About 70,000 Kuwaitis came to the UAE after the Iraqi invasion and the legacy of friendship lives on
'It was the darkest period of my life': the Kuwaitis who came to the UAE after the 1990 war look back
When Iraqi forces invaded Kuwait on August 2, 1990, Dr Majda Al Saleh knew she would have to make a tough decision. Al Saleh had just given birth to her son Ali prematurely and she feared that he would not get the hospital care he needed in Kuwait. She cradled her newborn son Ali, said goodbye to her husband and family, knowing it could be the last time she saw them.
Al Saleh, then 28, left her husband, who was determined to resist the invasion, and first went to Saudi Arabia that October. From there, she made the gruelling journey by car into the UAE where she found a second home.
Although she was welcomed in a country that provided every possible comfort, the Kuwaiti felt a sense of hopelessness from the loss of a home that she might never return to. Her resistance to the war, inspired by those she left behind, would come from within.
“I pledged to fast until Kuwait was liberated, so I fasted every day and I was ready to fast for the rest of my life,” she says.
On August 2, 1990, Saddam Hussein sent his troops into Kuwait and seized the country within a day. The move prompted international outrage but it would take months for the country to be liberated by an international coalition.
During her time here, Al Saleh, who is the head of the medical department at Mubarak Al Kabeer Hospital in Kuwait, took care of her son and worked at a public hospital in Dubai. Al Saleh was determined to make sure she could provide for her own despite the UAE government’s insistence on paying every Kuwaiti a monthly stipend.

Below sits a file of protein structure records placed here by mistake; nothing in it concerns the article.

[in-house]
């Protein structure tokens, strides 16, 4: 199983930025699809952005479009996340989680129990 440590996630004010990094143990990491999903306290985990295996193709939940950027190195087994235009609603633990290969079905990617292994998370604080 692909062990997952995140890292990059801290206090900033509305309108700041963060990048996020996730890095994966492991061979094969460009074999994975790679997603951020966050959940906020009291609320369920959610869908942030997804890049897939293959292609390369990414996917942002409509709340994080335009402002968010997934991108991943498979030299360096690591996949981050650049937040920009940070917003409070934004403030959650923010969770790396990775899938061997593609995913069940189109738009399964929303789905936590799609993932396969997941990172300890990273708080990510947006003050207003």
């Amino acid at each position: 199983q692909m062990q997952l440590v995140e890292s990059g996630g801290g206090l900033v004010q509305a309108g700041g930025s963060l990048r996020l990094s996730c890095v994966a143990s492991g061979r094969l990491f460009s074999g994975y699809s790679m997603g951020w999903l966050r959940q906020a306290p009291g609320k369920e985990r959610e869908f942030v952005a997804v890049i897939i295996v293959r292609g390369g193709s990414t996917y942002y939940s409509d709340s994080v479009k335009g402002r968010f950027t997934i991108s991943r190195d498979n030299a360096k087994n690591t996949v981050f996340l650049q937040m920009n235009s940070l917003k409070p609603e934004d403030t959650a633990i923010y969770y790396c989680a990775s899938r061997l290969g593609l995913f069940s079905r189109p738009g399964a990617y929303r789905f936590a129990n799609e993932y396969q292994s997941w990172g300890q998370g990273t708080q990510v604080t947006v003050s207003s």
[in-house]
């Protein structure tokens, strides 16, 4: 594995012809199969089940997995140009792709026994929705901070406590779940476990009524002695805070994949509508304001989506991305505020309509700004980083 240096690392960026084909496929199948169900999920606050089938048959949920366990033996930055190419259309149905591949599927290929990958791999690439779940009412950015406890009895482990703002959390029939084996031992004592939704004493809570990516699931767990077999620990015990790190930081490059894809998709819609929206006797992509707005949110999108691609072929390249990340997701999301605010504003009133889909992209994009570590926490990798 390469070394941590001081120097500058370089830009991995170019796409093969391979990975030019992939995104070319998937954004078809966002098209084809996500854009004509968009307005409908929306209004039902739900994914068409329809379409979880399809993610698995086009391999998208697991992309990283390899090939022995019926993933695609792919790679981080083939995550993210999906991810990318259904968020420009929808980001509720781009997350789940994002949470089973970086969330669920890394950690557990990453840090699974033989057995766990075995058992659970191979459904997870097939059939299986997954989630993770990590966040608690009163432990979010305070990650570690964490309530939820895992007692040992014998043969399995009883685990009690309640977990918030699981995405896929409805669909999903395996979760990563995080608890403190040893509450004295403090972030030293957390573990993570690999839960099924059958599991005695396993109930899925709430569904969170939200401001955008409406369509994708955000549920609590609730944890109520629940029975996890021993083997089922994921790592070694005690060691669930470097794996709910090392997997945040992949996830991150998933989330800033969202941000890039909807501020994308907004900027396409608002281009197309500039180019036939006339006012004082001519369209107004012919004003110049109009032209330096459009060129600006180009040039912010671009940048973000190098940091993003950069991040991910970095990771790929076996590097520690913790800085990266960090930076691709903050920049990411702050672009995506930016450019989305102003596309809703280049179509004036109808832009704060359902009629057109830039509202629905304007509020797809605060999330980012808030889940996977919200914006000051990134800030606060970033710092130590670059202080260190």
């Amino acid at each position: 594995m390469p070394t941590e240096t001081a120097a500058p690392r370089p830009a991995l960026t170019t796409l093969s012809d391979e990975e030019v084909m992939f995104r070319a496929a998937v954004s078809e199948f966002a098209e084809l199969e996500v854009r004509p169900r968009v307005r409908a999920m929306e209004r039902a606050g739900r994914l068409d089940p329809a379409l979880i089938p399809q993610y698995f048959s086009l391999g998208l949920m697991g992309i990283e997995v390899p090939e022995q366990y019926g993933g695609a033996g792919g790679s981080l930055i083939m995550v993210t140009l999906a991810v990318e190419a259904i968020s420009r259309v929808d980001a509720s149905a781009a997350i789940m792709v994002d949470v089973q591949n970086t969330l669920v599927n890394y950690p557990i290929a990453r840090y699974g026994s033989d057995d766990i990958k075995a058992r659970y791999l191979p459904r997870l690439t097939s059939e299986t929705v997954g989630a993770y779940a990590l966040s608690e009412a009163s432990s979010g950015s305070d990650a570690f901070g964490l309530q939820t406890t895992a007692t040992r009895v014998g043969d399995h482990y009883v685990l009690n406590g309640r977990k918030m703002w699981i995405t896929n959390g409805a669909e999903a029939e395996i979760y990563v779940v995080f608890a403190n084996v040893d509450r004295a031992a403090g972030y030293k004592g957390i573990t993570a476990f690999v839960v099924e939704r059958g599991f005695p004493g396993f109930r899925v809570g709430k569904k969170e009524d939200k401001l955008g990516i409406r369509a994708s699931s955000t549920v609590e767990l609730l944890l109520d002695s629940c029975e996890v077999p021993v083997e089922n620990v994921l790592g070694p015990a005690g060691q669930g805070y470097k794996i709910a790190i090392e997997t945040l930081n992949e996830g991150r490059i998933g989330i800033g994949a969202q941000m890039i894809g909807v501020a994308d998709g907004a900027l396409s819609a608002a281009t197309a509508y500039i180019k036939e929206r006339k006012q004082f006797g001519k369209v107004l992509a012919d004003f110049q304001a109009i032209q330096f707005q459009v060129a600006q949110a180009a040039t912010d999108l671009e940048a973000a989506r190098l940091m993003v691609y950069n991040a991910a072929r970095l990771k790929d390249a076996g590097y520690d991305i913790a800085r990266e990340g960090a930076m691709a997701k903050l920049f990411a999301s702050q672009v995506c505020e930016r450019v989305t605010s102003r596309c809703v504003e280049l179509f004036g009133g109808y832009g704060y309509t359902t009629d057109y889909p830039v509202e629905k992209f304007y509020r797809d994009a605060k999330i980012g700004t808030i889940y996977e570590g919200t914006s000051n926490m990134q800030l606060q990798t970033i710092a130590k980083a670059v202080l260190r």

“All the doctors, all my colleagues at the hospital, they would plead with me to take a tea break but I wouldn’t.”
Instead, she spent her breaks at the hospital glued to the television or devouring newspapers for whatever news she could get about Kuwait, a country now fully occupied by Iraqi forces and with her brother-in-law now taken captive by the Iraqis.
“I consider the invasion to be the darkest period of my life, the worst part of my memories. But the only light, the only flicker of hope, was the time I spent in the UAE,” she says.
During the occupation, some stayed in Kuwait, others immediately fled, while another group found themselves stranded abroad. Fatemah Al Aqrouqah was one of these people. Al Aqrouqah, then a Kuwaiti graduate student in her late 30s, left the country for the University of Alberta in Edmonton, Canada, for a summer course just weeks before the war. She felt that hostilities between Kuwait and Iraq were heating up over a border dispute but that it was nothing out of the ordinary.
“It wasn’t the first time and it was always the same: they’d bicker in the morning and drink tea in the afternoon,” Al Aqrouqah tells me.
So as Al Aqrouqah left a cinema after class on August 2, and returned home to the phone ringing, she was not expecting a call telling her that the “bickering” had transformed into a full-blown war.
“In a moment, they told us we didn’t have a country anymore,” Al Aqrouqah says. “So we wanted to go back to Kuwait immediately.”
The Kuwaiti embassy they called in Washington DC told them they could not return. They said all their accounts had been frozen and a return home was not possible as long as the country remained in turmoil.
Instead, they were asked to go to the UAE, and to stay there until further instructions from the Kuwaiti embassy in Abu Dhabi.
Twenty-seven years on, Al Aqrouqah recalls going from being a carefree student to someone without a home.